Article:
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Lamprolepis nieuwenhuisi 

Scope: Global
Language: English
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Taxonomy [top]

Kingdom Phylum Class Order Family
Animalia Chordata Reptilia Squamata Scincidae

Scientific Name: Lamprolepis nieuwenhuisi (Lidth de Jeude, 1905)
Common Name(s):
English Nieuwenhuis' Skink
Synonym(s):
Dasia nieuwenhuisi (Lidth de Jeude, 1905)
Lygosoma nieuwenhuisi Lidth de Jeude, 1905
Taxonomic Notes:

According to current research findings in preparation by M. Auliya, Lamprolepis nieuwenhuisii very likely represents a junior synonym of Lamprolepis vyneri.

Assessment Information [top]

Red List Category & Criteria: Least Concern ver 3.1
Year Published: 2010
Date Assessed: 2009-06-30
Assessor(s): Auliya, M.
Reviewer(s): Böhm, M., Collen, B. & Ram, M. (Sampled Red List Index Coordinating Team)
Contributor(s): De Silva, R., Milligan, H.T., Wearn, O.R., Wren, S., Zamin, T., Sears, J., Wilson, P., Lewis, S., Lintott, P. & Powney, G.
Justification:
Lamprolepis nieuwenhuisi has been assessed as Least Concern. This species has a moderately wide distribution across northern Borneo, and although this forest-dependent species is threatened by deforestation of lowland forest habitat, especially due to expanding oil palm plantations, there is no evidence of a population decline. Its montane distribution is thought to afford it some protection from the higher rates of decline known from the lowland forest regions of Borneo. Further research and monitoring is needed to ensure this species does not trigger a higher threatened category in future.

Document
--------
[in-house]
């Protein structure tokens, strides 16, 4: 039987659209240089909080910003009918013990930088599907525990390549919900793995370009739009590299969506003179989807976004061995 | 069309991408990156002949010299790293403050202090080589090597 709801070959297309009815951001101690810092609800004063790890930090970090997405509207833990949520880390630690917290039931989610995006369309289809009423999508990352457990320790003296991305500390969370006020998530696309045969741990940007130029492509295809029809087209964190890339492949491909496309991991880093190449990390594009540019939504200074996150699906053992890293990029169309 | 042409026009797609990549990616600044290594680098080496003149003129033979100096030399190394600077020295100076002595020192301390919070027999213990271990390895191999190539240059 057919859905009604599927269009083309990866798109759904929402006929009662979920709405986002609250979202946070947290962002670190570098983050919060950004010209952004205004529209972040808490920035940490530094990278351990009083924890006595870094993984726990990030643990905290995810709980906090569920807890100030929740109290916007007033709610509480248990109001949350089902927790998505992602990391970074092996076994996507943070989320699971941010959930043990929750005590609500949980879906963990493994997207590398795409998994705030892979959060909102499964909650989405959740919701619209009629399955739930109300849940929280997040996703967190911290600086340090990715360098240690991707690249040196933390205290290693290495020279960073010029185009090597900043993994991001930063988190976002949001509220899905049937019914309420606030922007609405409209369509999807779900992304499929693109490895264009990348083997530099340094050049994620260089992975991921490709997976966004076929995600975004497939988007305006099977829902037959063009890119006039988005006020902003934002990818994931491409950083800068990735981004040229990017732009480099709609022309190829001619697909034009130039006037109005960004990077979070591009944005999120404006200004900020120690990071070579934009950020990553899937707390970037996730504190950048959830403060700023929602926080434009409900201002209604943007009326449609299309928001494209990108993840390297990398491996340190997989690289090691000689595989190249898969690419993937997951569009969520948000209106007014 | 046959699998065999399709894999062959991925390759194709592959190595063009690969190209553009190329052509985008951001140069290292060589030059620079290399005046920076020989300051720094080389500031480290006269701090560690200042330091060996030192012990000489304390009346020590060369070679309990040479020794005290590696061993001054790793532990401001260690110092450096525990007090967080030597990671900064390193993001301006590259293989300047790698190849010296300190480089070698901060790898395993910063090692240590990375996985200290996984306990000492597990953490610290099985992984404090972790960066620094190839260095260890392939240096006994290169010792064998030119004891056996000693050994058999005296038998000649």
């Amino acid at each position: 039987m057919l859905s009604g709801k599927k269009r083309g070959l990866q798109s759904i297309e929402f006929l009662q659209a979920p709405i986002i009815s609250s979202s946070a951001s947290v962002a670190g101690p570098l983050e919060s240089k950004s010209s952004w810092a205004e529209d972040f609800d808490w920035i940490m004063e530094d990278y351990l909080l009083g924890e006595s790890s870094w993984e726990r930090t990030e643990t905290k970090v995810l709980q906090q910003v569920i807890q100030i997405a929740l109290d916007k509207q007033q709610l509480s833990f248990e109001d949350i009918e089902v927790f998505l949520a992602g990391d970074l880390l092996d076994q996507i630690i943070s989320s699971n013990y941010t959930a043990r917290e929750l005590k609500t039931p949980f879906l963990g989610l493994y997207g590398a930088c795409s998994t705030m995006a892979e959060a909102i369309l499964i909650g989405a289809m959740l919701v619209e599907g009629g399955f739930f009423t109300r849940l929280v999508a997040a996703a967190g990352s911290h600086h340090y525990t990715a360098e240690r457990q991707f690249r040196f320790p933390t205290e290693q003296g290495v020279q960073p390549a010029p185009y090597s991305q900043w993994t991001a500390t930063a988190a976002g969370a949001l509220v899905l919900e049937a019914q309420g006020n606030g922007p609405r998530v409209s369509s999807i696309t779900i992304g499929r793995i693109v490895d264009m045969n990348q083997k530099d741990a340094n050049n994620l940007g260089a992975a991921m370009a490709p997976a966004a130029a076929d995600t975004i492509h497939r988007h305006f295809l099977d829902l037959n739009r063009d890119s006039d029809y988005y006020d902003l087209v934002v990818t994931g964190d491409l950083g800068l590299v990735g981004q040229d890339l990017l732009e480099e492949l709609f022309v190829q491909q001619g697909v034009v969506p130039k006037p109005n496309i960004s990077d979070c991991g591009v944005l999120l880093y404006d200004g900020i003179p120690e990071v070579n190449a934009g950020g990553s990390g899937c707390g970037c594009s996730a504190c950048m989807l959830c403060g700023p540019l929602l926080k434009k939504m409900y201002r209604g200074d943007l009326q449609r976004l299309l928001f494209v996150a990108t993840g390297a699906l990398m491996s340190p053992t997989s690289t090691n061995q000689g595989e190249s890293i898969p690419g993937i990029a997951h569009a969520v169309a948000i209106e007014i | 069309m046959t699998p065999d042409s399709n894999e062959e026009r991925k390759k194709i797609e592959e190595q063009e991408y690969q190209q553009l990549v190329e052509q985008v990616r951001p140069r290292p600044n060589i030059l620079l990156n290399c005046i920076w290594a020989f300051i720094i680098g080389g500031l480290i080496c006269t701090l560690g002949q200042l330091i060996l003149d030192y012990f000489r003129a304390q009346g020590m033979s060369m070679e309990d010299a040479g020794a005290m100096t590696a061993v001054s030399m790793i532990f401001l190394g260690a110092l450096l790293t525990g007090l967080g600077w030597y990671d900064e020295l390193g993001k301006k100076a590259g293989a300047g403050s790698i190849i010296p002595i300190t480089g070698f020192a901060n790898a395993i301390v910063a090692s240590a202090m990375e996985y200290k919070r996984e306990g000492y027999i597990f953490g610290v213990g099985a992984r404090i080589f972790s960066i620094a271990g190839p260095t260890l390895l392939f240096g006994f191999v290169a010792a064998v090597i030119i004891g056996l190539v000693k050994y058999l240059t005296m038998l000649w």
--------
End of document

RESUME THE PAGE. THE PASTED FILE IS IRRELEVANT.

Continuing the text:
Geographic Range [top]

Range Description:This species is endemic to Borneo (Malkmus et al. 2002). It has been recorded at 915 m above sea level on Mount Kinabalu in northern Borneo (Greer 1970). In 1996, L. vyneri (recorded as L. nieuwenhuisi) was recorded in West Kalimantan (Auliya 2006). L. nieuwenhuisi has been described from Long Bloe (Blu or Bloeoe) on the upper reaches of Sungei Mahakam in Kalimantan, while L. vyneri was further described from isolated localities in northern Borneo, such as at Nanga Tekalit Camp on Sungei Mengiong, Kapit Division, at Pangkalan Lobang, Niah National Park, Miri Division, and at Kiau and Mahunbayon, Gunung Kinabalu National Park, Ranau District (Das 2004). In 2006 L. vyneri was recorded in the Tanjung Puting National Park in Central Kalimantan (R. Bonke and M. Auliya pers. comms. 2010).

Countries occurrence:
Native:
Indonesia (Kalimantan); Malaysia
Additional data:
Range Map:Click here to open the map viewer and explore range.

Population [top]

Population:There is no population information available for this species.
Current Population Trend:Unknown
Additional data:
Population severely fragmented:No

Habitat and Ecology [top]

Habitat and Ecology:It is thought that this species inhabits the canopy and rarely descends to the forest floor (Malkmus et al. 2002). This species inhabits lowland and montane rainforest.
Systems:Terrestrial

Threats [top]

Major Threat(s): There is extensive deforestation in Indonesia for conversion to agriculture and plantations. From 1985-1997, it is estimated that 21-25% of the forest across Kalimantan was lost (FWI and GFW 2002). More recent estimates are unavailable. This species may be especially vulnerable to the impacts of deforestation, as this species is arboreal.

Conservation Actions [top]

Conservation Actions: There are no known species-specific conservation measures in place for this species. However, its distribution does coincide with protected areas. It is known to inhabit the Gunung Kinabalu National Park in Sabah, Malaysia, which has an area of 753 km². It is also known from Niah National Park, in Sarawak, Malaysia, which has an area of 35 km². Both of these protected areas are IUCN Category II. Further research is needed on the biology and ecology, threats, habitat status, and abundance of this species, and population monitoring is recommended.

Citation: Auliya, M. 2010. Lamprolepis nieuwenhuisi. The IUCN Red List of Threatened Species 2010: e.T178293A7515821. . Downloaded on 15 October 2018.
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